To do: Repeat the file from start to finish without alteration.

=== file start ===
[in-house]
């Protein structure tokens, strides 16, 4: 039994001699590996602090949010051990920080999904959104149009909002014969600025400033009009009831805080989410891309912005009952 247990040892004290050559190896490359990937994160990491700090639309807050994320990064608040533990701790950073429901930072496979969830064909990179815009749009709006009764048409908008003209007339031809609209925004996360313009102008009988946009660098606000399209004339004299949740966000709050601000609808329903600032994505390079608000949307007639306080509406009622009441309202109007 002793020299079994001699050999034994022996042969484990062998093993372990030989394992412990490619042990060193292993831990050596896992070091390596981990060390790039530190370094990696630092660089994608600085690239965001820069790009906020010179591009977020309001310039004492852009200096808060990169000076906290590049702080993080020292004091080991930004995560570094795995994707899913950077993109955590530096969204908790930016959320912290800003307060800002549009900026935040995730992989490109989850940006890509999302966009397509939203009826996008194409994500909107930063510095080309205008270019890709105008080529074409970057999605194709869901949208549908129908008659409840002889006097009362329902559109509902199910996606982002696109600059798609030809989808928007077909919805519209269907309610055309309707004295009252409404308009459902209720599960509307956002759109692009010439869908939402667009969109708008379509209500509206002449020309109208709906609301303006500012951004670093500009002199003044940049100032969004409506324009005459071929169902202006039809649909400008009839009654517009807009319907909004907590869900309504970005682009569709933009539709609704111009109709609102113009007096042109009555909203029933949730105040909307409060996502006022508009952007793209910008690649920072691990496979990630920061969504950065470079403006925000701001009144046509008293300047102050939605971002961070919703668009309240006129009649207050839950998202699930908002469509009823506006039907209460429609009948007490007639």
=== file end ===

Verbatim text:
[in-house]
């Protein structure tokens, strides 16, 4: 039994001699590996602090949010051990920080999904959104149009909002014969600025400033009009009831805080989410891309912005009952 247990040892004290050559190896490359990937994160990491700090639309807050994320990064608040533990701790950073429901930072496979969830064909990179815009749009709006009764048409908008003209007339031809609209925004996360313009102008009988946009660098606000399209004339004299949740966000709050601000609808329903600032994505390079608000949307007639306080509406009622009441309202109007 002793020299079994001699050999034994022996042969484990062998093993372990030989394992412990490619042990060193292993831990050596896992070091390596981990060390790039530190370094990696630092660089994608600085690239965001820069790009906020010179591009977020309001310039004492852009200096808060990169000076906290590049702080993080020292004091080991930004995560570094795995994707899913950077993109955590530096969204908790930016959320912290800003307060800002549009900026935040995730992989490109989850940006890509999302966009397509939203009826996008194409994500909107930063510095080309205008270019890709105008080529074409970057999605194709869901949208549908129908008659409840002889006097009362329902559109509902199910996606982002696109600059798609030809989808928007077909919805519209269907309610055309309707004295009252409404308009459902209720599960509307956002759109692009010439869908939402667009969109708008379509209500509206002449020309109208709906609301303006500012951004670093500009002199003044940049100032969004409506324009005459071929169902202006039809649909400008009839009654517009807009319907909004907590869900309504970005682009569709933009539709609704111009109709609102113009007096042109009555909203029933949730105040909307409060996502006022508009952007793209910008690649920072691990496979990630920061969504950065470079403006925000701001009144046509008293300047102050939605971002961070919703668009309240006129009649207050839950998202699930908002469509009823506006039907209460429609009948007490007639």